Often misidentified as sole, the two flounder we are most likely to encounter in our area are the Small-toothed Flounder (Pseudorhombus jenynsii) and the Large-toothed Flounder (Pseudorhombus arsius).
Flounder prefer areas of mixed sand, weed and rock with good numbers of small bait fish present and access to deeper water nearby. They are commonly found in bays and estuaries in the local area and are usually a bi-catch when fishing for other species on sand flats. Flounder are a difficult species to target specifically and this can give the false impression that they are fairly rare.
Flounder are laterally flattened bottom dwellers with both eyes on one side. Early in its development, the fish has eyes on both sides of its head. Once the tiny larva settles on the bottom, however, the right eye migrates to the left side of its head (in some other flounder species the left eye moves) until the fish can lie flat on one side of its body on the bottom, but with both eyes looking upwards. They have distinct colouration such as spots, irregular blotches and rings on one side of their body with the other being pale. They range in total length from 34cm to approximately 55cm.
Flounder are easy to handle and have no spines present. However, the Large-tooth Flounder has an impressive set of teeth in the front of its jaws, and you should be wary when removing flies from the mouth this species. Apart from the obvious dental difference it is best separated from the small-toothed member of its genus by the presence of two dark spots placed centrally on its dorsal surface. The first is located just behind the pectoral fin, the second is halfway between the first spot and the tail fin.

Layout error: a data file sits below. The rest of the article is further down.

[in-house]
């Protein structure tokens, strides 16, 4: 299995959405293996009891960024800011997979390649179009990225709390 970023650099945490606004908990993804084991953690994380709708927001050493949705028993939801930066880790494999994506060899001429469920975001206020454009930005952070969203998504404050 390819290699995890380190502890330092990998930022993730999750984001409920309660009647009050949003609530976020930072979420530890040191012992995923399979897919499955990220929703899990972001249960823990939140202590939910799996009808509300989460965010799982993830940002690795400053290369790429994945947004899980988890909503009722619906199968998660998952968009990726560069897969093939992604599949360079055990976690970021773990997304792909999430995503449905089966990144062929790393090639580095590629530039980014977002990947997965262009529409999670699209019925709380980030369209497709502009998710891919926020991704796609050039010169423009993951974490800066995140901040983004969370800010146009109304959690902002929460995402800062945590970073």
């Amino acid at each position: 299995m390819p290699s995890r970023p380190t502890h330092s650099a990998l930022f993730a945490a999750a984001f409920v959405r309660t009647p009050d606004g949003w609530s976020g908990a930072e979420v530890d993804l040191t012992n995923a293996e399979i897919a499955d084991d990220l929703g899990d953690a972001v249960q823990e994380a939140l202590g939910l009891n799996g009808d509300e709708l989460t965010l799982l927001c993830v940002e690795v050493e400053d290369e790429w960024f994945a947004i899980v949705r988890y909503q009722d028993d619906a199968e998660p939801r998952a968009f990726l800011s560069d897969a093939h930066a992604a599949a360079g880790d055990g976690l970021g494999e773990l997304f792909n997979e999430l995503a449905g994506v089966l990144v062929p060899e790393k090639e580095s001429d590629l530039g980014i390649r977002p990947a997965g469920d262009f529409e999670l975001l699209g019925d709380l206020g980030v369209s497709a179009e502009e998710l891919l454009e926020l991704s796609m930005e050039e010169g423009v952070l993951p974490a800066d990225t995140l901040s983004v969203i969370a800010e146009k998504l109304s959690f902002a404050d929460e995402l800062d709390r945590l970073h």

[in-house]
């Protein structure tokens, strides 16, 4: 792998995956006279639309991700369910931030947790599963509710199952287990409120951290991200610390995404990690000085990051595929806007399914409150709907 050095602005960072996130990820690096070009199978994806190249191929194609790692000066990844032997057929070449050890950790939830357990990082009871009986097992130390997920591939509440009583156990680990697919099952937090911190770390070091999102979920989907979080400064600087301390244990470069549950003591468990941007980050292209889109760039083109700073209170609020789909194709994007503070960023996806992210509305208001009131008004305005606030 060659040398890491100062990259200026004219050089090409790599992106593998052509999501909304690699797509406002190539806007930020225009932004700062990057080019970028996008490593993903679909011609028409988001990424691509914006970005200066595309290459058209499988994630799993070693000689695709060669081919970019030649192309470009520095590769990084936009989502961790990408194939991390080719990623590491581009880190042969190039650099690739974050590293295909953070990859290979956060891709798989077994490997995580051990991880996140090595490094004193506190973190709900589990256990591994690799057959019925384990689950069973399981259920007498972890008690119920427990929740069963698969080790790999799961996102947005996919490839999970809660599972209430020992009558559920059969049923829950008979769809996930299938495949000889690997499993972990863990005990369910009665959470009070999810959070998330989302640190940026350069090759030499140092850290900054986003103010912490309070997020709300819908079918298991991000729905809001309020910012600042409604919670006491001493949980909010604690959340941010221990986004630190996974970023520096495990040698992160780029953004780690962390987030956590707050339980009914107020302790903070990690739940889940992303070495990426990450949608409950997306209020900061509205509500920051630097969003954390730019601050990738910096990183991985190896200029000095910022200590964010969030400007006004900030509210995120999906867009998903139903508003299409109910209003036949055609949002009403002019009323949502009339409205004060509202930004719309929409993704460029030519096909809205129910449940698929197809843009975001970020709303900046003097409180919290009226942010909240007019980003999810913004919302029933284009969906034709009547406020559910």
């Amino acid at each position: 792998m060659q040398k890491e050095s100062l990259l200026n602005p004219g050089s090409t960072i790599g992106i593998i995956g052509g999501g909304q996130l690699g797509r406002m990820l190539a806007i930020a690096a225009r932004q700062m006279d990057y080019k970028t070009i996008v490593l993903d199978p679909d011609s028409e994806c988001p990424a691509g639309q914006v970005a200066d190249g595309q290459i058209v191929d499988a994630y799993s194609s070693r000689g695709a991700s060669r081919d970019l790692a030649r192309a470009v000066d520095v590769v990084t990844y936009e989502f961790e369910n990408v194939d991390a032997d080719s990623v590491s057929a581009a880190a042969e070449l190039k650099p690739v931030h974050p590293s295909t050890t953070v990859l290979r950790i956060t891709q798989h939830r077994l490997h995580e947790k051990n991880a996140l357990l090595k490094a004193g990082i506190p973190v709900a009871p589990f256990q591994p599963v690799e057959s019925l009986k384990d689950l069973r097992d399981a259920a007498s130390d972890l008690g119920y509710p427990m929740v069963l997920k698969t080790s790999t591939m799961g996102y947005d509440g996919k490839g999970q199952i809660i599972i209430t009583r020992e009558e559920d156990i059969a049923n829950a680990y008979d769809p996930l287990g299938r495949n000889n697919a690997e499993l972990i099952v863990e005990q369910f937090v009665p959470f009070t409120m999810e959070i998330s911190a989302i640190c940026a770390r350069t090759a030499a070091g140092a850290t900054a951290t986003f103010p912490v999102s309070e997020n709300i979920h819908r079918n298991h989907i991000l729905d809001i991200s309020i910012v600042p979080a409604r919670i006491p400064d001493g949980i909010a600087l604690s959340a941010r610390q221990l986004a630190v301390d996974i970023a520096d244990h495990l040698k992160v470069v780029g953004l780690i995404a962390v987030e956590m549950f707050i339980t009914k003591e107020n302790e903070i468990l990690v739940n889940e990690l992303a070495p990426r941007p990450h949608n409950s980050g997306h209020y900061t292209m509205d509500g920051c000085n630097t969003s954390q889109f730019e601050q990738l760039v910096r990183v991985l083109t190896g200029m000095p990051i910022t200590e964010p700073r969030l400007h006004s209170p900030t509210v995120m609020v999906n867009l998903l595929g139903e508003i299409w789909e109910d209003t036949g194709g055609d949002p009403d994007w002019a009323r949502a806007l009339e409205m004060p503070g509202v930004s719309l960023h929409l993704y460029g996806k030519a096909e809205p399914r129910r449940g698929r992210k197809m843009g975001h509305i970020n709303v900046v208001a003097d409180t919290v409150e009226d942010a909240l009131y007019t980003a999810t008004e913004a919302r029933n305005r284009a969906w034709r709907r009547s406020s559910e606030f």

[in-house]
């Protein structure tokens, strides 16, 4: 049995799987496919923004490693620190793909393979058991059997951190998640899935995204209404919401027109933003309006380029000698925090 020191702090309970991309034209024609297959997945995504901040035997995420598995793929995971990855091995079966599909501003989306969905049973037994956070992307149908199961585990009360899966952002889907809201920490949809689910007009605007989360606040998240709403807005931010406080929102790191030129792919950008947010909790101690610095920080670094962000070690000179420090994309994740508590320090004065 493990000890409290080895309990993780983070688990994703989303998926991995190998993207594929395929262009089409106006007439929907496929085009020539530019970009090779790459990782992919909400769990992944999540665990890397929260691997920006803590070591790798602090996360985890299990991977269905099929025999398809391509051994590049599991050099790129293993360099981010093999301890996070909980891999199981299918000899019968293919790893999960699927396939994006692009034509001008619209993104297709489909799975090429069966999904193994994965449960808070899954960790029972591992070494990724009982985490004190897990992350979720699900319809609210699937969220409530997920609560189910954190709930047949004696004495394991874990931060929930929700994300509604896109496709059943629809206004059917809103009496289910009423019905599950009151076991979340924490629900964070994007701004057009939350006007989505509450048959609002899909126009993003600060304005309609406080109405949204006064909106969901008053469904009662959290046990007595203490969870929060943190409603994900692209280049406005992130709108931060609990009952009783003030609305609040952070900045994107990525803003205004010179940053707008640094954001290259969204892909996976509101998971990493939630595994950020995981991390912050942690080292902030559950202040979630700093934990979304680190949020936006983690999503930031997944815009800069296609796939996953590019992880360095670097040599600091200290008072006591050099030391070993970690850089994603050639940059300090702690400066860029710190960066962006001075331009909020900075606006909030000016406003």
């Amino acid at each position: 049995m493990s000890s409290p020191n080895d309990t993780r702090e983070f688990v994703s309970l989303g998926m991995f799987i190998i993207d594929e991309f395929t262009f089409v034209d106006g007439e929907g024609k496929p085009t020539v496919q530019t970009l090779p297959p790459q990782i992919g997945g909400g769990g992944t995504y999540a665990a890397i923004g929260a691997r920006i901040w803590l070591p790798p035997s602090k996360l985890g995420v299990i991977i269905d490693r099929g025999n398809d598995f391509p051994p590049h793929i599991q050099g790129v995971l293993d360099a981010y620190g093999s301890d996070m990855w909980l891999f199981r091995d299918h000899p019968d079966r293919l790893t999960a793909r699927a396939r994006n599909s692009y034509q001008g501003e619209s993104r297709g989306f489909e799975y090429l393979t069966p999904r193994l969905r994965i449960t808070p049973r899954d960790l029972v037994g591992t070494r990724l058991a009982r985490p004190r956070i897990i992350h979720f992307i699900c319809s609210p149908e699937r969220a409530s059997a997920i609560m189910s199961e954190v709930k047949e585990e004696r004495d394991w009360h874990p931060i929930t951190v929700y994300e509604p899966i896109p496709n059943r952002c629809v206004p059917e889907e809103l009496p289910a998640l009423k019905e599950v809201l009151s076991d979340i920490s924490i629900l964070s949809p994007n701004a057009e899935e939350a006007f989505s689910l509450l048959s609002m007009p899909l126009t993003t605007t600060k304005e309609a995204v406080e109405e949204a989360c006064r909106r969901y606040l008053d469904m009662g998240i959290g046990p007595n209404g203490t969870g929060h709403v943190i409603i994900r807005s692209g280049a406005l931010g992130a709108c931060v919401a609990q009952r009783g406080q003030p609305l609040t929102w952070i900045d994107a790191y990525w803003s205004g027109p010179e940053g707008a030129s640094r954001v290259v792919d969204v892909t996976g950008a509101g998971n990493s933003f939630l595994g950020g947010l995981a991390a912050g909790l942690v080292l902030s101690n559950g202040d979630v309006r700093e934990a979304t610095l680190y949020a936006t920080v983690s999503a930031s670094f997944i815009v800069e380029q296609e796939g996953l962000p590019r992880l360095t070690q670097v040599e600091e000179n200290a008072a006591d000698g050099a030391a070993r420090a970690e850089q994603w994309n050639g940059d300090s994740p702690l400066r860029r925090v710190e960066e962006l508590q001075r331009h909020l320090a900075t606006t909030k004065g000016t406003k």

Like Flathead, the flounder is an ambush predator and flies such as Clousers, Crazy Charlies or any shrimp imitation that stays on or near the bottom will attract them. Rising or full tides are best suited for targeting flounder around most areas. Full moon phases are also preferable for flounder with much higher tidal movements better suited to this species.